What is corpus luteum defect?
Corpus luteum defect, also known as luteal phase defect, is a controversial topic among doctors. Some physicians believe that corpus luteum defect is a frequent cause of miscarriage in the first trimester. The corpus luteum produces progesterone which is necessary for a healthy pregnancy. If the corpus luteum is not functioning properly, it may not produce enough progesterone to sustain pregnancy.
How is corpus luteum defect diagnosed?
There are several ways that doctors can diagnose corpus luteum defect. One way is by evaluating a woman’s bbt chart. BBT charting involves taking your temperature every morning upon waking with a basal thermometer. The progesterone produced by the corpus luteum causes a rise in temperature on your bbt chart. After you ovulate you will see higher temperatures on your chart. The first half (follicular phase) of your chart should have lower temperatures and the second half (luteal phase) should have higher temperatures. During a normal luteal phase you will see higher temperatures for around 12-14 days. A luteal phase that is shorter than ten days may be an indicator of a corpus luteum defect. Some doctors are more conservative and may be concerned if your luteal phase is shorter than 12 days.
An endometrial biopsy is used to evaluate how developed your endometrial lining (the lining of your uterus) is at a specific stage in your cycle. Endometrial biopsies are generally done towards the end of your cycle, around day 25-27 if you have a typical 28 day cycle. Your doctor will insert an instrument into your uterus and scrape off a sample of your lining for analysis. Then a pathologist will evaluate the sample and date it based on where it appears to be in development. If the date the pathologist determines is more than two days off from your actual cycle day you may have a corpus luteum defect.
Blood Progesterone Levels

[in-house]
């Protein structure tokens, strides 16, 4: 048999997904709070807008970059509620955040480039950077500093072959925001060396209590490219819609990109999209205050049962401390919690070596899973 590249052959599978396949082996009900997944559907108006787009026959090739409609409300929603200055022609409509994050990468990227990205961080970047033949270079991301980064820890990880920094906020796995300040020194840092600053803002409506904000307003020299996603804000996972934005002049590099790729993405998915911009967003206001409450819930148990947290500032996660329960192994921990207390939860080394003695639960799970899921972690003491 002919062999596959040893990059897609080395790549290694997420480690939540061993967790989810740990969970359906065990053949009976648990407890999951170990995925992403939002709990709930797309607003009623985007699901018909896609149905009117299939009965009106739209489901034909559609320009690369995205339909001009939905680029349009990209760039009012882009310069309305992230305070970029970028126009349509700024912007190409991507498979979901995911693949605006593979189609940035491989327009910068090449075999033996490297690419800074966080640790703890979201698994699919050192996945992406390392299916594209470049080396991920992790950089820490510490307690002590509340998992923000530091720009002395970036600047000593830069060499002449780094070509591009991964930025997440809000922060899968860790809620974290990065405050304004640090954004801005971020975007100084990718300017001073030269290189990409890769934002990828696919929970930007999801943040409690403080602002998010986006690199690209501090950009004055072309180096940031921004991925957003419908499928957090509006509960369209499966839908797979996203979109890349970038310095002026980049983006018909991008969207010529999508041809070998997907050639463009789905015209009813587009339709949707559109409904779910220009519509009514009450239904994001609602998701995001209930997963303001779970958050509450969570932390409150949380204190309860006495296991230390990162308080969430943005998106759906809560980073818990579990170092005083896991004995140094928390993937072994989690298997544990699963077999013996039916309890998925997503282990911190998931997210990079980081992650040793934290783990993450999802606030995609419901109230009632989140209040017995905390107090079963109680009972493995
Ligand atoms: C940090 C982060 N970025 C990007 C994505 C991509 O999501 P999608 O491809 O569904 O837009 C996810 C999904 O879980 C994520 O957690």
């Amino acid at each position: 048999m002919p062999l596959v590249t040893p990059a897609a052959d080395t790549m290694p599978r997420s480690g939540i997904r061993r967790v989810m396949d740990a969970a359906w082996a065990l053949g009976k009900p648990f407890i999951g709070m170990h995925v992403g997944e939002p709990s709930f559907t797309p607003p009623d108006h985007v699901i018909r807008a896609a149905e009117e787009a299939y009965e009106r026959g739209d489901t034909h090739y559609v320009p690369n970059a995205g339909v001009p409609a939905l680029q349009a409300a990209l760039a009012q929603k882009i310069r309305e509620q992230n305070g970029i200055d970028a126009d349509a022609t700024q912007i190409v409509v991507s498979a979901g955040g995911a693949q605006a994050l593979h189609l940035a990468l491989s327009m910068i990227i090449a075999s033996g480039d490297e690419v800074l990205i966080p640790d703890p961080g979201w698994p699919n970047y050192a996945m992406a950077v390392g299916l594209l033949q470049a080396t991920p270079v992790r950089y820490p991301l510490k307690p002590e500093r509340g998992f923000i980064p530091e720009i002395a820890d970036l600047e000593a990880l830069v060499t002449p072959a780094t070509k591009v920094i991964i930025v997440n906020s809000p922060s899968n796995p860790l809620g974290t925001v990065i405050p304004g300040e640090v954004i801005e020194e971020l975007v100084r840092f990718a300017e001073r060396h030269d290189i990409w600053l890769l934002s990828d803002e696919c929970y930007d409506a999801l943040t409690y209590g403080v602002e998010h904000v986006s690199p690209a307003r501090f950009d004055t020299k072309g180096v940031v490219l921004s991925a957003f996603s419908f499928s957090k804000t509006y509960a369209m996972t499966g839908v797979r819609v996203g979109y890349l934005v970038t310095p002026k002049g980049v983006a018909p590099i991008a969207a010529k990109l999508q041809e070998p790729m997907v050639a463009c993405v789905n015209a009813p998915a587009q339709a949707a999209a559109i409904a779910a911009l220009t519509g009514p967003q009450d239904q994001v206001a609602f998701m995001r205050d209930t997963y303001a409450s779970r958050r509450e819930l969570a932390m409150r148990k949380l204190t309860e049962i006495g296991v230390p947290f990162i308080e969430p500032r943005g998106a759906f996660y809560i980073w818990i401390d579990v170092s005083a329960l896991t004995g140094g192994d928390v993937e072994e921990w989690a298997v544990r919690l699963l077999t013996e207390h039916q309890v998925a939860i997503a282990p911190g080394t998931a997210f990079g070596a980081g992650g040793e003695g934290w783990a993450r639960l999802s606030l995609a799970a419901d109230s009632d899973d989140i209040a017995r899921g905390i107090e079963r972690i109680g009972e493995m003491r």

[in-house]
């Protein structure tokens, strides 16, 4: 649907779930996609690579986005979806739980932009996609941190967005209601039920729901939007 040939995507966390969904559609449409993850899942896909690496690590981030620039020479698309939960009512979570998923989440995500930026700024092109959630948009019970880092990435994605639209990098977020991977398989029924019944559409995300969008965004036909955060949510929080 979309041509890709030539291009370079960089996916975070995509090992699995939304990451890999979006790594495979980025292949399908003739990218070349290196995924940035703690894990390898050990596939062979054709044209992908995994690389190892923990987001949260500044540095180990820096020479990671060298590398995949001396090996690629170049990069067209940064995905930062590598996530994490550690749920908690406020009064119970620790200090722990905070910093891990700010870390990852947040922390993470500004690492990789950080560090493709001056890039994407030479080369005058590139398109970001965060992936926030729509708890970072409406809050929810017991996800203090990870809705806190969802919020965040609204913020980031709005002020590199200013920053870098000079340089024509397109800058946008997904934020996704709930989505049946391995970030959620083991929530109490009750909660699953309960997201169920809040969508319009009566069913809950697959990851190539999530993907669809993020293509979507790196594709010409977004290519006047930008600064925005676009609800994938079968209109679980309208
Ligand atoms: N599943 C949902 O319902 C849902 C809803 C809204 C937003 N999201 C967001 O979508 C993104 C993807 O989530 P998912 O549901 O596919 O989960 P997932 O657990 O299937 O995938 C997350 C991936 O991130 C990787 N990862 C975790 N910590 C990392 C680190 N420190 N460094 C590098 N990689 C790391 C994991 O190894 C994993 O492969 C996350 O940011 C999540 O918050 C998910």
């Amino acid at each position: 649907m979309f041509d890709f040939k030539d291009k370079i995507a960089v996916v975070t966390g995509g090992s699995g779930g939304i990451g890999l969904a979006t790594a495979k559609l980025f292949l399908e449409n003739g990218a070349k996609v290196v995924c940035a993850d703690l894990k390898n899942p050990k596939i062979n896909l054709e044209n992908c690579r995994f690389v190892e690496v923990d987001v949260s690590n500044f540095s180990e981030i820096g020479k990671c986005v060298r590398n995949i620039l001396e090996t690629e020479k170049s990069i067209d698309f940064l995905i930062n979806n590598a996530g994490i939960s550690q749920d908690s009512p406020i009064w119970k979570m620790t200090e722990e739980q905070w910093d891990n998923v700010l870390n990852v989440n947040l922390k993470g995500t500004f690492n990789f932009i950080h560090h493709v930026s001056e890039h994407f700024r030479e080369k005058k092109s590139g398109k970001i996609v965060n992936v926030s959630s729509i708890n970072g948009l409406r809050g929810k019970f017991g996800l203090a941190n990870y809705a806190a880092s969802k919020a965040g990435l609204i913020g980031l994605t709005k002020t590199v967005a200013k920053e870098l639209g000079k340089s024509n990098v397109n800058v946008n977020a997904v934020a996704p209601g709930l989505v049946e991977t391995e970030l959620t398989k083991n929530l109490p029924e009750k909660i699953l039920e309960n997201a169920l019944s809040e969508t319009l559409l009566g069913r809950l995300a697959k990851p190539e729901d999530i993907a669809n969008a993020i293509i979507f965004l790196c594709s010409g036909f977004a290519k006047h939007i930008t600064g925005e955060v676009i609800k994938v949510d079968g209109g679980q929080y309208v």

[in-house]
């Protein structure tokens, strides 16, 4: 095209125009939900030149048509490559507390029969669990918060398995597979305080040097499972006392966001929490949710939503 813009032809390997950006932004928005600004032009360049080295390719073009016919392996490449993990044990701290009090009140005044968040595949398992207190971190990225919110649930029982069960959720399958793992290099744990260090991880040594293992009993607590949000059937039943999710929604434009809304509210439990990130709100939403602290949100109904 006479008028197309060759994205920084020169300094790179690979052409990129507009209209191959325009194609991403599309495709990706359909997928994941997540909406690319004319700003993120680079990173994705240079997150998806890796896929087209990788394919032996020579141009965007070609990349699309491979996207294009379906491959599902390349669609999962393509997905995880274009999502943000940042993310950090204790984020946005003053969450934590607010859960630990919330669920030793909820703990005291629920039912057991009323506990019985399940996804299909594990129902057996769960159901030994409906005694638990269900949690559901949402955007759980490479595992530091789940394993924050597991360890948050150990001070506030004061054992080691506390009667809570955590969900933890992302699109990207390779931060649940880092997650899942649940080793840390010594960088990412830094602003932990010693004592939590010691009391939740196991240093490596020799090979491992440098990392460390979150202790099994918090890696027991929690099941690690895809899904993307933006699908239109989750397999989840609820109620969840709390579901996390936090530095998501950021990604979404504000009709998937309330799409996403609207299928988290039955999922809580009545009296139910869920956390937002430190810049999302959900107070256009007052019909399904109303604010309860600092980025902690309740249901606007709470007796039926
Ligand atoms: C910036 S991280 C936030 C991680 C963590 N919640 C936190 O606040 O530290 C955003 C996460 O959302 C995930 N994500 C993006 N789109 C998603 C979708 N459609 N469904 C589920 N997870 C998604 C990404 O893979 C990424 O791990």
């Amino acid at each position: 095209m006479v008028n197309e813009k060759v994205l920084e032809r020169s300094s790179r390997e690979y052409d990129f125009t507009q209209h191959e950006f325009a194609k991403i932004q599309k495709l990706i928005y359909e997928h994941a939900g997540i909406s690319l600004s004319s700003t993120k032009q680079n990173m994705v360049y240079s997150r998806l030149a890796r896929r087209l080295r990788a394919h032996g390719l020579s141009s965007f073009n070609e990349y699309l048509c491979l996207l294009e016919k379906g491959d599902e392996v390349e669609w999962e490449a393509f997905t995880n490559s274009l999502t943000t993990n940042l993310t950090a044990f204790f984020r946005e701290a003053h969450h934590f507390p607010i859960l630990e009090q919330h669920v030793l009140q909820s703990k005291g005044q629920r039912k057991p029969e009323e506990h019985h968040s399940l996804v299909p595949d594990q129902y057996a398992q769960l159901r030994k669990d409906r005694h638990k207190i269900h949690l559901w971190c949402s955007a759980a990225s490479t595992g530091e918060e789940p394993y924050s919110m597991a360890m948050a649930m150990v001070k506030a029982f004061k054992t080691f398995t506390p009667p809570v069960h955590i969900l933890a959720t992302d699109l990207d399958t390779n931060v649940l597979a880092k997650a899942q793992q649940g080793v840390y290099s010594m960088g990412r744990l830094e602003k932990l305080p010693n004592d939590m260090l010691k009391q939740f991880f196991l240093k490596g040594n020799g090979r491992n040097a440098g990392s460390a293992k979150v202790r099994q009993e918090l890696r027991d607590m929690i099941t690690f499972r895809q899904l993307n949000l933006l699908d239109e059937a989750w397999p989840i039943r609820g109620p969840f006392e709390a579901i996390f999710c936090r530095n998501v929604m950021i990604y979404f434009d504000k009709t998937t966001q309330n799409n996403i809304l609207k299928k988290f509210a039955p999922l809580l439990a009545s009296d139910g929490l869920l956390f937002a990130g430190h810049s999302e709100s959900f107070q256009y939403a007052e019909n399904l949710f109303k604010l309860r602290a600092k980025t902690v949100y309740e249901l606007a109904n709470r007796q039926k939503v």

Your doctor may measure the levels of progesterone in your blood at different stages in your cycle. If your progesterone levels are low this could be mean you have a corpus luteum defect. However, progesterone levels can fluctuate throughout the day. For example, your progesterone level in the morning might be significantly different than in the afternoon. Consequently, measuring blood progesterone levels is not the most reliable way to diagnose corpus luteum defect.
Treatment of Corpus Luteum Defect
There are a few ways doctors treat corpus luteum defect. Your doctor might prescribe progesterone supplements. Progesterone supplements can be given in pills, shots or vaginal suppositories. Progesterone treatment is generally started a few days after ovulation and continued for first twelve weeks of pregnancy. Not all doctors prescribe progesterone supplements for corpus luteum defect.
Progesterone treatment is controversial. There aren’t any known birth defects related to progesterone use but we do not have long term data on it. At one point, DES was used to prevent miscarriage. It wasn’t discovered until years later when the children of women who took DES started having fertility issues, reproductive tract abnormalities, and cancer of the vagina and cervix. This is one reason why many doctors are hesitant to prescribe progesterone supplements.
Clomid (Clomiphene citrate)
Another way that doctors treat corpus luteum defect is by using fertility drugs like Clomid. Clomid works by stimulating your follicles to ripen and mature. The follicle eventually becomes the corpus luteum. Stimulating the follicles in the first half of the cycle improves the quality of the follicle and in turn improves the quality of the corpus luteum. With a healthier corpus luteum more progesterone is produced during the luteal phase.
Some doctors give injections of HCG to treat corpus luteum defect. HCG maintains the corpus luteum. HCG injections help to stimulate the corpus luteum which results in higher progesterone production.